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Polar Programs


PASSCAL currently supports approximately 60 experiments per year worldwide, with 5-10% currently funded by the National Science Foundation (NSF) Office of Polar Programs (OPP). Polar projects commonly require a level of support that is several times that of seismic experiments in less demanding environments inclusive of very remote deployments (e.g. Tibet). In order to ensure OPP funded Antarctic projects the highest level of success, we have established a PASSCAL Polar Program and have secured funds from OPP to support new and ongoing experiments in Antarctica.

The primary focus of PASSCAL’s Polar support efforts are:

  1. Developing successful cold station deployment strategies.
  2. Collaborating with vendors to develop and test -55°C rated seismic equipment.
  3. Establishing a pool of instruments for use in cold environments.
  4. Building a pool of cold station ancillary equipment.
  5. Creating a resource repository for cold station techniques and test data for seismologists and others in the polar sciences community.

To better support Antarctic science, IRIS is investigating the establishment of a manned-as-necessary instrument center at McMurdo Station, Antarctica. The goal of this center would be to: test and vet equipment as it arrives on continent allowing events to field more efficiently; provide timely and cost effective training; offer easily reachable expert troubleshooting; afford on-continent instrument performance and data QC; aid with data backup and archiving; and make available installation support as required/requested.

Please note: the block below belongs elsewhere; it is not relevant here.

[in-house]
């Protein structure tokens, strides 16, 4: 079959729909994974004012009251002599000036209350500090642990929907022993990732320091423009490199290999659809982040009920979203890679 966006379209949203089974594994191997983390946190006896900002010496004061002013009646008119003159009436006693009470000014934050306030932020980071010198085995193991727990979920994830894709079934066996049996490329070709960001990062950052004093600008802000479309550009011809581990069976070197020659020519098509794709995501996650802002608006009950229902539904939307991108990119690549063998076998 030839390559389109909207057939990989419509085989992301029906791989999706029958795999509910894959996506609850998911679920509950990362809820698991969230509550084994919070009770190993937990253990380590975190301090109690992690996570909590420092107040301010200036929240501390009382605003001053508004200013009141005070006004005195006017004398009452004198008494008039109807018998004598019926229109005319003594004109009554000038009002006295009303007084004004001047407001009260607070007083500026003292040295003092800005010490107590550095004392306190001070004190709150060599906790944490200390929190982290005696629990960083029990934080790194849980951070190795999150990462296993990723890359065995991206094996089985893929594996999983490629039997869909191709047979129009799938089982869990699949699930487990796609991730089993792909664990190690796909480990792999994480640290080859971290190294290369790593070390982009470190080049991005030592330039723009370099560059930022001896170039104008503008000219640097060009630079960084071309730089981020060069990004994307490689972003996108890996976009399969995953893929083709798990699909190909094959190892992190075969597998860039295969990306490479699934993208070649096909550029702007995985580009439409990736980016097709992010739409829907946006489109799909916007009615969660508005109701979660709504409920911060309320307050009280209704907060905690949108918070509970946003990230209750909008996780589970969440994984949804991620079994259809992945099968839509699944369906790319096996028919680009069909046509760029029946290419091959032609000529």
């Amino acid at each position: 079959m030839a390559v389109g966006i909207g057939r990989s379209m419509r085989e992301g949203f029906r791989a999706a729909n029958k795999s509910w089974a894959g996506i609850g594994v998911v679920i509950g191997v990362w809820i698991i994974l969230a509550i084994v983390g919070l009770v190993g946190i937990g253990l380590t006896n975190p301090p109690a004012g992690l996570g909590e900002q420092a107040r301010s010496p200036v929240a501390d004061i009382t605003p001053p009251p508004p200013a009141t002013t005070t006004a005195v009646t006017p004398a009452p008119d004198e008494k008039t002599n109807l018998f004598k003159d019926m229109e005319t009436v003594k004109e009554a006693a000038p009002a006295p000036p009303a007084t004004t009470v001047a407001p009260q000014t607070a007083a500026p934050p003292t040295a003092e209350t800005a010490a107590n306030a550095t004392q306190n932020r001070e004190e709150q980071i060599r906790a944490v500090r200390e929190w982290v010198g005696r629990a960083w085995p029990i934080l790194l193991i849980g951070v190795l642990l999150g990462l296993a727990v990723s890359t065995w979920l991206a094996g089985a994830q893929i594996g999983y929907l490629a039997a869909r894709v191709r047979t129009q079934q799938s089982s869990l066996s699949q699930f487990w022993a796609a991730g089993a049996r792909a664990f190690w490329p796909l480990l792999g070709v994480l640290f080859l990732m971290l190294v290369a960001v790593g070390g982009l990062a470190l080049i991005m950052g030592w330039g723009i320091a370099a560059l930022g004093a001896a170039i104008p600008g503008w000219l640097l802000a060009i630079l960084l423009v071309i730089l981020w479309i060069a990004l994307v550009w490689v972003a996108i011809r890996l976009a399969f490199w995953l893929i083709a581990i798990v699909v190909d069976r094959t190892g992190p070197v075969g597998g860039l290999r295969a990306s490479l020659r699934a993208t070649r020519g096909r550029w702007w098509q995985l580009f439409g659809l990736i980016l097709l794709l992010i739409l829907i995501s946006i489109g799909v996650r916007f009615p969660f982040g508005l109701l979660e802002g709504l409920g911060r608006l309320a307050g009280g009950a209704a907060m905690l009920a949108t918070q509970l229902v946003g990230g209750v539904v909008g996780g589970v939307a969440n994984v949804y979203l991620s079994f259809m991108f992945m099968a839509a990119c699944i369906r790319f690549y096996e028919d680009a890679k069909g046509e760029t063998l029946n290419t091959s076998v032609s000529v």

In parallel with PASSCAL’s internal Polar support efforts, IRIS and UNAVCO have recently received NSF MRI (MRI 1) funding to develop a power and communications system for remote autonomous GPS and seismic stations in Antarctica. In January 2007, IRIS PASSCAL collaborated with UNAVCO to install the first MRI prototype test-beds at South Pole and McMurdo stations. These prototype stations are designed to test primary battery systems, the first cold rated broadband sensor, new digitizer firmware tuned for the cold, and specialized cold station enclosures.

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